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14.1. Land Tenure

Aus Pattern Language Wiki

(Weitergeleitet von Land Tenure)

For Urban Regeneration, and especially for a Slum Upgrade, the legal status of land ownership is critical.


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Problem-statement: One of the fundamental problems for residents of informal settlements is the simple question of who actually owns their land.


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Discussion: Many informal settlements are created by developers who do not themselves own the land, or who do not legally convey a “clear title” to the residents who live there. This creates many problems for the residents — which may include the inability to secure a legal address for their home, to receive mail, to secure credit, or even to complete a job application. Worst of all, the residents may be evicted from their homes at any time, either by the “legal” owner of the land, or by a government action based on conflicting ownership claims — or in some cases, no ownership records at all.¹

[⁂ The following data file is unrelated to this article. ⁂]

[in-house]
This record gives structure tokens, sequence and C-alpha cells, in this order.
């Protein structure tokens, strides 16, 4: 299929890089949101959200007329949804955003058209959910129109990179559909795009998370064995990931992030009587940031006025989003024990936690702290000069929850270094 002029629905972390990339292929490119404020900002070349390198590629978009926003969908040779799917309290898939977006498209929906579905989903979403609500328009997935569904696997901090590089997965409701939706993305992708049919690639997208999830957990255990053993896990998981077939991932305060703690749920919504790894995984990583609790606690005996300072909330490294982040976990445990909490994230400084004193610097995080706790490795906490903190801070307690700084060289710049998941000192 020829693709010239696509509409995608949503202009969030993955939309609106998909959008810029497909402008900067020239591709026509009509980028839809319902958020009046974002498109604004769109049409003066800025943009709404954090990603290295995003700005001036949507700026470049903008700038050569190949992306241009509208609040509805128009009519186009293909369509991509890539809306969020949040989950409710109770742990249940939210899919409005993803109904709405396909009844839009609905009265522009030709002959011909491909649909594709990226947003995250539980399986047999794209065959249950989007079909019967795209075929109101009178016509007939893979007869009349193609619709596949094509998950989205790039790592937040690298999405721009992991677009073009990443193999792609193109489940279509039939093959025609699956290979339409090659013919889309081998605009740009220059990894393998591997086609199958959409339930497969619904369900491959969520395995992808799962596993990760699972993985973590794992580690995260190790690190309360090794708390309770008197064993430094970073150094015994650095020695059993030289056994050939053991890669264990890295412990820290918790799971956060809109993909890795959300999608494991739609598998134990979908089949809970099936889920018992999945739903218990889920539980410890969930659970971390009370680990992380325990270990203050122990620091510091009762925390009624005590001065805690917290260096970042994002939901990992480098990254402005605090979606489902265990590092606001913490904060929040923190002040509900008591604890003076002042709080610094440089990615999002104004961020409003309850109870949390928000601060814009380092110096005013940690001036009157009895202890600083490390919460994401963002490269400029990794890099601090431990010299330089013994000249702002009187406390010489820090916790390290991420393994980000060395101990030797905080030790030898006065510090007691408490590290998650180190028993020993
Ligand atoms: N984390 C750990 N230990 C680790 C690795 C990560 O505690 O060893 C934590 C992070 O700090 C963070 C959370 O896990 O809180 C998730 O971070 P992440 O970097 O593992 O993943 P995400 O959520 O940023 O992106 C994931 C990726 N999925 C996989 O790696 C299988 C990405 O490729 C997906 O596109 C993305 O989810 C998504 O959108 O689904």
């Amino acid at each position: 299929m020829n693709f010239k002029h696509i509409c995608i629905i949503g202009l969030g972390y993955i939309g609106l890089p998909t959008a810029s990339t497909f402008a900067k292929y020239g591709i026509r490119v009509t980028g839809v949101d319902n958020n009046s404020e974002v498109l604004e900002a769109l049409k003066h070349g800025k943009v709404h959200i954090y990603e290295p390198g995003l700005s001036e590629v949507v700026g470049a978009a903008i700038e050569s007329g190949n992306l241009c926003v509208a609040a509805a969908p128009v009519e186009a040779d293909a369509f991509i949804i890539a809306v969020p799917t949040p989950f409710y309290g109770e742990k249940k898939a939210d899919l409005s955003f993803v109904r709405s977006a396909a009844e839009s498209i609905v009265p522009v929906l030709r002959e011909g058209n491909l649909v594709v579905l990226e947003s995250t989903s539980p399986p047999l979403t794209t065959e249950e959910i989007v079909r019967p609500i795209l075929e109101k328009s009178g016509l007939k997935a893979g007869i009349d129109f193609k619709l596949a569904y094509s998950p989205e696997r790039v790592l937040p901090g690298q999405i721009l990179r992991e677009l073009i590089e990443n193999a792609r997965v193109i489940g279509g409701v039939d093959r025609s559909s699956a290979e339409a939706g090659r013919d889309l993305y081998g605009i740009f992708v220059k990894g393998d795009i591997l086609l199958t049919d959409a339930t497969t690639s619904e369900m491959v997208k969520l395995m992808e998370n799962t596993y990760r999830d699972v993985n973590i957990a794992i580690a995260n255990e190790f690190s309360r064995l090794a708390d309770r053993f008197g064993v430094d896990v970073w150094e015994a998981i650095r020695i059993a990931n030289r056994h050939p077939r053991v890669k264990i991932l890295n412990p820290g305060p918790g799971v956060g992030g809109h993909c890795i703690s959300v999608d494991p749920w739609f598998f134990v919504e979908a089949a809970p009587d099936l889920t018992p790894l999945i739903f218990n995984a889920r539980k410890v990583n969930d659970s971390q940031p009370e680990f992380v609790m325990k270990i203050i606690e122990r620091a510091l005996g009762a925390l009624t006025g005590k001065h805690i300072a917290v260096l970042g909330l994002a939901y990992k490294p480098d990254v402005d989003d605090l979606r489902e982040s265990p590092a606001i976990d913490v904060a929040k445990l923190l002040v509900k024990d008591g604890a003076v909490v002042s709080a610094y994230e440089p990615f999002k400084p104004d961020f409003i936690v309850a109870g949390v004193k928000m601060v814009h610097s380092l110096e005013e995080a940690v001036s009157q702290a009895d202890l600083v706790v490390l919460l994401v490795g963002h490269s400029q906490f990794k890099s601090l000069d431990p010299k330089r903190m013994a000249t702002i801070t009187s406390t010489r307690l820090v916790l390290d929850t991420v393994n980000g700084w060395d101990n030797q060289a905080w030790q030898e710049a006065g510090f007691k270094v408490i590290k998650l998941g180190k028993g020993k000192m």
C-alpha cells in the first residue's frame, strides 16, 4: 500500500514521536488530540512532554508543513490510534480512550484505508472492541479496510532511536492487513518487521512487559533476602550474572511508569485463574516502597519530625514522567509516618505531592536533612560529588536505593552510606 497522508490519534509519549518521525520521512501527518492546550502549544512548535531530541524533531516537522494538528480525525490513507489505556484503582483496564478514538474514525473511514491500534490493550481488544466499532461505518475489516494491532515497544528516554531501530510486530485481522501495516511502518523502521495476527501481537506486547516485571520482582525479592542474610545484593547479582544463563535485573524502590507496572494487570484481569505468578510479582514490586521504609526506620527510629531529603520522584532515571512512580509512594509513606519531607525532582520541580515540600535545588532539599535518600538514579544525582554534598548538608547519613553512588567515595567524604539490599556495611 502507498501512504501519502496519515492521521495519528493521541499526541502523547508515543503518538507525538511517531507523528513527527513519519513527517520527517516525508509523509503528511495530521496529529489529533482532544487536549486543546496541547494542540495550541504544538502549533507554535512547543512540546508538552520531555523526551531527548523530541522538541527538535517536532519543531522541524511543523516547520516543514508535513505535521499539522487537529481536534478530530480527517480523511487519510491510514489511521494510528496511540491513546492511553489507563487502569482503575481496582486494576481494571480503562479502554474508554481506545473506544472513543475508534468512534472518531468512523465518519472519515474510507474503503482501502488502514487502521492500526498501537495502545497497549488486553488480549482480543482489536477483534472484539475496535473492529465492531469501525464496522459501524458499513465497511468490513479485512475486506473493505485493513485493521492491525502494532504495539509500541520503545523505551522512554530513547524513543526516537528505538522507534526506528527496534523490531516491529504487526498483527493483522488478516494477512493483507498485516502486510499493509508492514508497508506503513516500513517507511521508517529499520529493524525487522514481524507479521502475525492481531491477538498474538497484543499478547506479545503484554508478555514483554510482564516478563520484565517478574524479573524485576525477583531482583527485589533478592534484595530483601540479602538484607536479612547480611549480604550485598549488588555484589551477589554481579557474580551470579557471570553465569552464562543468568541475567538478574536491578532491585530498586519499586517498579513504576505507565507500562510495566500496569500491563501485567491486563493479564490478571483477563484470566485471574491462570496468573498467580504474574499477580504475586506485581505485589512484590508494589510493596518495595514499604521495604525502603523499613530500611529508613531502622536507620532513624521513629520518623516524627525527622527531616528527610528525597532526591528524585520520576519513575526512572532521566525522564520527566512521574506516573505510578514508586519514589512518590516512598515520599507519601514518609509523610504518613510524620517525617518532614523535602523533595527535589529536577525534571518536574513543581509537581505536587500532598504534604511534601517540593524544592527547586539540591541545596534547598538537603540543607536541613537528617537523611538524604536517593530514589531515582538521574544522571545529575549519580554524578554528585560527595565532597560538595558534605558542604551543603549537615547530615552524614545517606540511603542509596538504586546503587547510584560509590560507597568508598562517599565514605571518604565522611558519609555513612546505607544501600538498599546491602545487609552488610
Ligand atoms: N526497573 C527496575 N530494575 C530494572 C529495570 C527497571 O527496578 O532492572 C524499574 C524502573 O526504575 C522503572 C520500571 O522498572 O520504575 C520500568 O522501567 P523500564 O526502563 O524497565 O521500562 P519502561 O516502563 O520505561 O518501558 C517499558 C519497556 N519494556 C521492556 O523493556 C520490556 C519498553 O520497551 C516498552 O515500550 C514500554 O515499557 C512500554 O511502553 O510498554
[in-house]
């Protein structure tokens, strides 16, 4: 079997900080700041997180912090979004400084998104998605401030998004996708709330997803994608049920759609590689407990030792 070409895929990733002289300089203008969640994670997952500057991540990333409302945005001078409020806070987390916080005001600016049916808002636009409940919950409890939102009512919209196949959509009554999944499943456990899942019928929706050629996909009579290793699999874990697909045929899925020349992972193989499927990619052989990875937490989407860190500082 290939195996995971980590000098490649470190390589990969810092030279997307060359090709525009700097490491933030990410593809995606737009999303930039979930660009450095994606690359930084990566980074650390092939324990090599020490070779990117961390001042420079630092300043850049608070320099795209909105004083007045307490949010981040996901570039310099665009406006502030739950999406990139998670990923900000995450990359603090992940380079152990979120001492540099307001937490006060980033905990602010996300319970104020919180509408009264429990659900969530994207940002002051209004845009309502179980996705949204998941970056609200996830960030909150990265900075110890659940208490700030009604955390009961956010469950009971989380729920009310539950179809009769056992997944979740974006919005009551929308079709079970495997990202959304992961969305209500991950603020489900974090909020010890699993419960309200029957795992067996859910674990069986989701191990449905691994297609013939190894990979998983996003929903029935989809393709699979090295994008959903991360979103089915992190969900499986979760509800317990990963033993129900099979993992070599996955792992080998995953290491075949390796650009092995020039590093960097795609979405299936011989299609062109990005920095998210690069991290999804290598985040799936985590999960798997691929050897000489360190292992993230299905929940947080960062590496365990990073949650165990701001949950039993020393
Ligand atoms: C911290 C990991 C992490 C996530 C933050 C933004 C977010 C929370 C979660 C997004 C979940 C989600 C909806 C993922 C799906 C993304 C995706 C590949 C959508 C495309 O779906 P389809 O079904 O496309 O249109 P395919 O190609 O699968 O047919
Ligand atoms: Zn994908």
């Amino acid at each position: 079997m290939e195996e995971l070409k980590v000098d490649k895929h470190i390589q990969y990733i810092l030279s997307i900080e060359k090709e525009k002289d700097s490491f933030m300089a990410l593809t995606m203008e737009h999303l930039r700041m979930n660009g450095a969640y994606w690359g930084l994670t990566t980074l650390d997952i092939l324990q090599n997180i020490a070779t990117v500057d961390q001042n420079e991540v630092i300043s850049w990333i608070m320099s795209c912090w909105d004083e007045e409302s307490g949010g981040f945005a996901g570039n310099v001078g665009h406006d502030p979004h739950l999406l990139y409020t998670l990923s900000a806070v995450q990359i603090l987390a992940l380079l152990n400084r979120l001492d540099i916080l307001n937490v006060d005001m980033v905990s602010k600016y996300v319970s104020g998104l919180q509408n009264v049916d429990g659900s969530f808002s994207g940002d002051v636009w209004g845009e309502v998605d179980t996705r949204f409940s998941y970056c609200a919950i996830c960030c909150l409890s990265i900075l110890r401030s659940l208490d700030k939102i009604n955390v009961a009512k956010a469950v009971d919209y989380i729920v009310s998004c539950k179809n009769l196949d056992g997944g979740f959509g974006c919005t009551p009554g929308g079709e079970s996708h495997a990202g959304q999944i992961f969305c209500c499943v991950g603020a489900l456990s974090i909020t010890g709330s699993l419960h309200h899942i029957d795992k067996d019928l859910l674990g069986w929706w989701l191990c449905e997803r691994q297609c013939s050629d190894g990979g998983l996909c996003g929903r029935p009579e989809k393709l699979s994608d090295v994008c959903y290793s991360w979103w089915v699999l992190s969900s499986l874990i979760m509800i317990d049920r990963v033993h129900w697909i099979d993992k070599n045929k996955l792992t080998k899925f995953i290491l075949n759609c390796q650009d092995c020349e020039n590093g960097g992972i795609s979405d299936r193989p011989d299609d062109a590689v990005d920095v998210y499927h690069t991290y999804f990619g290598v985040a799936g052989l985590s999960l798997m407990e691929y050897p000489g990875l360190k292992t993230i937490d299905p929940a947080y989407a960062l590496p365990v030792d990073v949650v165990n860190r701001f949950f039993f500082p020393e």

The best way to secure land tenure is to create a single “cadastral plan” that locates plots and records ownership. This document is recorded with the local government, together with deed records to establish accuracy. The owner need not be the resident of the plot, who can be a renter, or a grantee of usage rights — as for example when the land is in a Community Land Trust. If there is a conflict between ownership claims, the cadastral plan governs, unless and until a disputing party can establish through the local court system that they have legal tenure.


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An example of a cadastral plan that was created after the fact for a village in France. Image: ManiacParisien via Wikimedia Commons.


Secure land tenure is an important condition of healthy urban growth. It is typical that, once residents have clear ownership of their land, they will continue to invest in their self-built house. Also in the case where a basic house unit is already built, owners will continue to maintain and upgrade it. This is the way that cities have evolved historically, with piecemeal additions and gradual improvement of house components with more permanent materials.